»»» Possible Spoilers Ahead «««
“We believe the one who has the power. He’s the one who gets to write the story. So when you study history, you must always ask yourself, whose story am I missing? Whose voice was suppressed so that this voice could come forth? Once you have figured that out, you must find that story too. From there, you begin to get a clear yet still imperfect picture” (227).
Homegoing by Yaa Gyasi weaves a multigenerational tale addressing the history, colonialism, and slavery of Ghana and America by following the stories of two half-sisters. One sister “marries” a white British slave trader because her tribe and family are in the business of selling their African brethren. The other sister is sold as a slave and ends up in America. Each chapter introduces us to a new descendent and a new struggle. Gyasi gives us a glimpse of each person’s life and their hardships. We meet Ness who tries to run away from her slaveowner and ends up captured; but secures freedom for her son, who in turn never knows his mother and grows up as a free man. Across the ocean, we are introduced to James, an Asante, who leaves the bloodstained wealth of his tribe to marry a poor girl whom he loves.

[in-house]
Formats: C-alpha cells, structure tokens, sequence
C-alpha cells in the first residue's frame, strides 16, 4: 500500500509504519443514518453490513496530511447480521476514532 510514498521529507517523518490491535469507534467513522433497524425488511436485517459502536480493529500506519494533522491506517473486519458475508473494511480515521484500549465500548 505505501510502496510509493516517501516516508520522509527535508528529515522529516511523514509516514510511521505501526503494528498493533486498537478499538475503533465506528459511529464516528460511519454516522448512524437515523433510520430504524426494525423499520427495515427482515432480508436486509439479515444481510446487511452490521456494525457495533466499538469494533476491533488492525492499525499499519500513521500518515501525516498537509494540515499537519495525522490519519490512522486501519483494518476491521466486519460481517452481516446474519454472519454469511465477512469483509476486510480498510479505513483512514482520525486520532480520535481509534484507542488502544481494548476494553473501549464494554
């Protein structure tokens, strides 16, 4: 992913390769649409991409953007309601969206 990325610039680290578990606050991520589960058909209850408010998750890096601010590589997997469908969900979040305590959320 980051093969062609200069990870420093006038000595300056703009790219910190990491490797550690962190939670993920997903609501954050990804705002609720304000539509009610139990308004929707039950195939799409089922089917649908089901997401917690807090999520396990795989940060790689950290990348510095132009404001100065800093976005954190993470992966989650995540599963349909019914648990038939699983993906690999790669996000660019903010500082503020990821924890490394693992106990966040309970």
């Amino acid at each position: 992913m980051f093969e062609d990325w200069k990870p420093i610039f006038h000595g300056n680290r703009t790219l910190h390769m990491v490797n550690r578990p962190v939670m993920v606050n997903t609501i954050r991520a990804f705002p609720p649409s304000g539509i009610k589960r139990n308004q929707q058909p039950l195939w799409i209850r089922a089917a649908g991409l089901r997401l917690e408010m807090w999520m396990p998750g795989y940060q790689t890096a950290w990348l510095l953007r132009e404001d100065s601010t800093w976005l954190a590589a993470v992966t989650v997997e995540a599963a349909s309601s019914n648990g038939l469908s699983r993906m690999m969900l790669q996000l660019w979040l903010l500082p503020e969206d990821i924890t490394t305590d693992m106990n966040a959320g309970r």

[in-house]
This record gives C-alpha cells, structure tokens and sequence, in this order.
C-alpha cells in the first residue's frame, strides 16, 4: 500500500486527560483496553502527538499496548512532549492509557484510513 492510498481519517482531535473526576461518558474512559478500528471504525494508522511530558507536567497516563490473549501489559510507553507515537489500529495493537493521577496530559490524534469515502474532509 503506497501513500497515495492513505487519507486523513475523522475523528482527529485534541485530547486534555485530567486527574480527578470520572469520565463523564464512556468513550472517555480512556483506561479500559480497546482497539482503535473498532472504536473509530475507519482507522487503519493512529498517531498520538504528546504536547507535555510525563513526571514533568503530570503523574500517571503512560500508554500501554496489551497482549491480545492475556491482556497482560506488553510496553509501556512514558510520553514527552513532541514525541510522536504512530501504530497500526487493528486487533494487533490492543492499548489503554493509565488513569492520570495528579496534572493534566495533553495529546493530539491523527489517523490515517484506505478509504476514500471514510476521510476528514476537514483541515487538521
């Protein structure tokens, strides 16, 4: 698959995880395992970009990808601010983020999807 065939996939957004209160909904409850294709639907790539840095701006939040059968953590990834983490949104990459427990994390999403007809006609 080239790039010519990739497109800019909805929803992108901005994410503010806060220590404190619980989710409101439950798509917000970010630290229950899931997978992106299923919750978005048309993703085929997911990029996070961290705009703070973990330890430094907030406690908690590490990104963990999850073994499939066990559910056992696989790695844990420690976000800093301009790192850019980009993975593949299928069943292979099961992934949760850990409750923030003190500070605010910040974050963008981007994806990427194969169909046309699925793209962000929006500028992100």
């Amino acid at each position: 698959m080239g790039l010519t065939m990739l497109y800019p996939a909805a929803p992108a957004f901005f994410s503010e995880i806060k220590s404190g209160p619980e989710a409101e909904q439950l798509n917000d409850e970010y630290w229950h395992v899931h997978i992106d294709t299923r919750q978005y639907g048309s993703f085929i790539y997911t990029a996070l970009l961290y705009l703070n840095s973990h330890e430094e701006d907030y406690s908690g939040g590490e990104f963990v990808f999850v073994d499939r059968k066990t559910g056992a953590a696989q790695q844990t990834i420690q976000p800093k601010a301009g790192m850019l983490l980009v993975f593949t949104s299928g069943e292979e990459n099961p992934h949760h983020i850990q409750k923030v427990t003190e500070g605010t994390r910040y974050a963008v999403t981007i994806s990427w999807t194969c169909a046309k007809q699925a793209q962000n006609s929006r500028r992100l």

Gyasi’s narrative allows you to only have a portion of each person’s story. There is no end, no closure for some of these characters and that is one of the important lessons of her book. One of the great tragedies of slavery is how much history was lost. Descendants of slaves can only trace themselves back to a certain point – a point in which they were sold, traded, or an ancestor was killed. It is a haunting quality that aches in the minds of people of color today. Imagine being a child with brown skin having to listen, around Thanksgiving, as your white counterparts brag about being able to trace themselves back to the Mayflower or back to George Washington. There is a whole race of people in America who are excluded from that pride because their heritage leads them to slave ships, African slavers, and white slave traders. When white people boast about being able to trace their lineage back to the Mayflower, are they also sorry if they can trace their lineage back to the Confederacy?
This book makes you take a hard look at what being Black was and is like. Gyasi holds you captive in a slaves’ dungeon, sells you in the South, helps you run away from a cruel white master, urges you to leave your Asante lands and tribal wealth, makes you fight in the Civil War, gets you arrested by implementing the black codes, kills you at the hands of a white missionary, forms a union for Black workers, makes you a teacher of your colonizer’s language and religion, helps you escape the Jim Crow South, takes you to Harlem where you are forced to face colorism and the limitations of being too black and not black enough, through the doping and drug-addicted 80s, makes you live in Alabama, all the way to making you a college graduate and becoming your ancestor’s wildest dreams.